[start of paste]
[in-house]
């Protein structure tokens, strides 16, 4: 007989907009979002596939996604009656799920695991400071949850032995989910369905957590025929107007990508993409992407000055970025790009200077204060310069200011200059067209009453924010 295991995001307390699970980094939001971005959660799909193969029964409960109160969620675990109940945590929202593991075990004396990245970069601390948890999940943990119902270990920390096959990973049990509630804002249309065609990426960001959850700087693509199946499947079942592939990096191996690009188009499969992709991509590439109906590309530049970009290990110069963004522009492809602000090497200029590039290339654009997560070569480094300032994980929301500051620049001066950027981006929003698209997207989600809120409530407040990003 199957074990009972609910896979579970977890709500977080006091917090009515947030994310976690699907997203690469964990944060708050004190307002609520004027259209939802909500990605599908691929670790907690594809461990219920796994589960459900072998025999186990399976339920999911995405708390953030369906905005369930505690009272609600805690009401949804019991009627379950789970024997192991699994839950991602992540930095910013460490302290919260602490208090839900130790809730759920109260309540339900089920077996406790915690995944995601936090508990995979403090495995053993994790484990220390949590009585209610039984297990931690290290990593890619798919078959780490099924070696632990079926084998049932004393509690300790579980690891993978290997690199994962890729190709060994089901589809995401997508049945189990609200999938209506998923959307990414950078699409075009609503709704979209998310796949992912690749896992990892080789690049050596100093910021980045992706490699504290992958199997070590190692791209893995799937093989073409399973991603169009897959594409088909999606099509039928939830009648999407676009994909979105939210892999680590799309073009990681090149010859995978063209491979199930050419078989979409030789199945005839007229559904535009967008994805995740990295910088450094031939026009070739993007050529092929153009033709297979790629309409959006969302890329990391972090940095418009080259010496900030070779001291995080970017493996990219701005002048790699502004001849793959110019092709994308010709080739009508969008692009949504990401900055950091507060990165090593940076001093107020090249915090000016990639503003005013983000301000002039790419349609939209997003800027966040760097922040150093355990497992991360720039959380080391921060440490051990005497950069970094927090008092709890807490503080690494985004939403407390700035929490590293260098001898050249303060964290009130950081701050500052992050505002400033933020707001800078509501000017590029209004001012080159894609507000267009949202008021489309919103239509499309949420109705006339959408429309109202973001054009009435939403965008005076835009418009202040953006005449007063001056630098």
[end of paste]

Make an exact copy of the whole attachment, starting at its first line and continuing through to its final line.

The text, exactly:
[in-house]
């Protein structure tokens, strides 16, 4: 007989907009979002596939996604009656799920695991400071949850032995989910369905957590025929107007990508993409992407000055970025790009200077204060310069200011200059067209009453924010 295991995001307390699970980094939001971005959660799909193969029964409960109160969620675990109940945590929202593991075990004396990245970069601390948890999940943990119902270990920390096959990973049990509630804002249309065609990426960001959850700087693509199946499947079942592939990096191996690009188009499969992709991509590439109906590309530049970009290990110069963004522009492809602000090497200029590039290339654009997560070569480094300032994980929301500051620049001066950027981006929003698209997207989600809120409530407040990003 199957074990009972609910896979579970977890709500977080006091917090009515947030994310976690699907997203690469964990944060708050004190307002609520004027259209939802909500990605599908691929670790907690594809461990219920796994589960459900072998025999186990399976339920999911995405708390953030369906905005369930505690009272609600805690009401949804019991009627379950789970024997192991699994839950991602992540930095910013460490302290919260602490208090839900130790809730759920109260309540339900089920077996406790915690995944995601936090508990995979403090495995053993994790484990220390949590009585209610039984297990931690290290990593890619798919078959780490099924070696632990079926084998049932004393509690300790579980690891993978290997690199994962890729190709060994089901589809995401997508049945189990609200999938209506998923959307990414950078699409075009609503709704979209998310796949992912690749896992990892080789690049050596100093910021980045992706490699504290992958199997070590190692791209893995799937093989073409399973991603169009897959594409088909999606099509039928939830009648999407676009994909979105939210892999680590799309073009990681090149010859995978063209491979199930050419078989979409030789199945005839007229559904535009967008994805995740990295910088450094031939026009070739993007050529092929153009033709297979790629309409959006969302890329990391972090940095418009080259010496900030070779001291995080970017493996990219701005002048790699502004001849793959110019092709994308010709080739009508969008692009949504990401900055950091507060990165090593940076001093107020090249915090000016990639503003005013983000301000002039790419349609939209997003800027966040760097922040150093355990497992991360720039959380080391921060440490051990005497950069970094927090008092709890807490503080690494985004939403407390700035929490590293260098001898050249303060964290009130950081701050500052992050505002400033933020707001800078509501000017590029209004001012080159894609507000267009949202008021489309919103239509499309949420109705006339959408429309109202973001054009009435939403965008005076835009418009202040953006005449007063001056630098």